June 15, 2024

Vitavo Yage

Best Health Creates a Happy Life

Children refugees’ mental health: The unseen scars of trauma

6 min read

It’s not just the war or violence refugee children flee from. The brutal journey and harsh conditions can outweigh the past trauma.

It can be easy to take for granted certain things in life and forget the privilege of living in a stable, peaceful, tolerant and safe place where all our basic needs are met and human rights guaranteed.

But this is not the case for the more than 108 million displaced people worldwide by the end of 2022, according to numbers provided by the United Nations High Commissioner for Refugees. They have been forced to leave their homes due to persecution, conflict, violence, human rights violations or other traumatic experiences.

Displaced people include those internally displaced, refugees and asylum seekers, among others. Out of those 108 million forcibly displaced, around 35 million are refugees, which means they have crossed an international border seeking safety in another country. 

As of November 2022, more than 7.8 million refugees from Ukraine were recorded across Europe | Photo: MARCO PASSARO/Independent Photo Agency/IMAGO
As of November 2022, more than 7.8 million refugees from Ukraine were recorded across Europe | Photo: MARCO PASSARO/Independent Photo Agency/IMAGO

More mental health problems

“When you flee, you lose everything that made up your world and kept you rooted and connected,” Lynn Jones, a child and adolescent psychiatrist and relief worker, wrote in a 2018 article. There, Jones shared 10 lessons from her more than 25 years of experience with children in war and disaster zones.

It is not only the war, violence, threats to their lives or freedoms that they fled from. Fleeing itself, and all that it entails, can be devastating for refugees’ mental well-being and can lead to severe anxiety, high levels of stress, post-traumatic stress disorder (PTSD), depression, and suicide.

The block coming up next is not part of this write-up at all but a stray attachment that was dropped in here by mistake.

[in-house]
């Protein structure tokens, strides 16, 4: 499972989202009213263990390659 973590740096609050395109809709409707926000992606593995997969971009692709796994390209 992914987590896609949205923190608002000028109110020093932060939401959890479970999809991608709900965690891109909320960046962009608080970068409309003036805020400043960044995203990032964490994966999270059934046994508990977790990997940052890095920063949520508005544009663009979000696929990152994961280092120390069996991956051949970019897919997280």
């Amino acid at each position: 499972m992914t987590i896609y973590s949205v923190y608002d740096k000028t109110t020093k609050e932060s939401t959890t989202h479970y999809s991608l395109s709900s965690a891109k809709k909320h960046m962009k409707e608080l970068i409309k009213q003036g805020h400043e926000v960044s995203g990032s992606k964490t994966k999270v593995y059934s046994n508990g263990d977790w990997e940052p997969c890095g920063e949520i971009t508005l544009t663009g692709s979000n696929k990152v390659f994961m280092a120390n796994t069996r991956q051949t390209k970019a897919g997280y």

“It’s pretty consistent that they [refugees] have higher rates of mental health problems than the general population, at least four or five times higher,” Panos Vostanis, a child psychiatrist and professor of child mental health in the UK, told DW. He focuses on vulnerable children who have experienced traumatic events.

Refugee children are particularly vulnerable

Refugee children are particularly vulnerable. “Because they lack cognitive functioning to understand what’s going on. And it’s so easy for children to think that this is much more dangerous than it really is,” Jon-Hakon Schultz, senior researcher at the Norwegian Centre for Violence and Traumatic Stress Studies, told DW.

Children also often lack the experience and skills to deal with these situations, added Schultz.

Many factors can contribute to children refugees’ mental health issues besides the horror of the war, violence or prosecution that forced them to flee. They can go through more traumatic experiences during the journey itself, they can be separated from their families or have abusive parents, and their mental health is subject to that of their parents, which can be severely affected as well.

Traumatic events on children can cause psychological, behavioral and emotional problems. PTSD, depression, anxiety, strong reaction to noise, intense fears and nightmares, excessive crying, taking more risks, disobeying teachers and parents, to name a few. 

On June 14, an overcrowded fishing boat with up to 750 migrants sank off the coast of Greece | Photo: Hellenic Coast Guard/REUTERS
On June 14, an overcrowded fishing boat with up to 750 migrants sank off the coast of Greece | Photo: Hellenic Coast Guard/REUTERS

The journey can be traumatic

Fleeing and finding a new home can be brutal. And there are many stages in between, each with its own impact and consequences.

Syrian refugees face death by crossing the Mediterranean Sea on overcrowded boats, hoping to reach Greece or Italy. Venezuelans crossing the Darien Gap from Colombia into Panama face many dangers and abuse on their way to the United States. 

The journey itself can cause trauma and affect the whole family, not just the children.

Family plays a key role

Having loving parents can be as important as leaving the horrors of war, violence or prosecution, according to Jones. “It is now well established that one of the key protective factors against the long-term negative effects of toxic stress is the availability of a responsive, loving parent,” said Jones. Family reunification should be a priority, she added.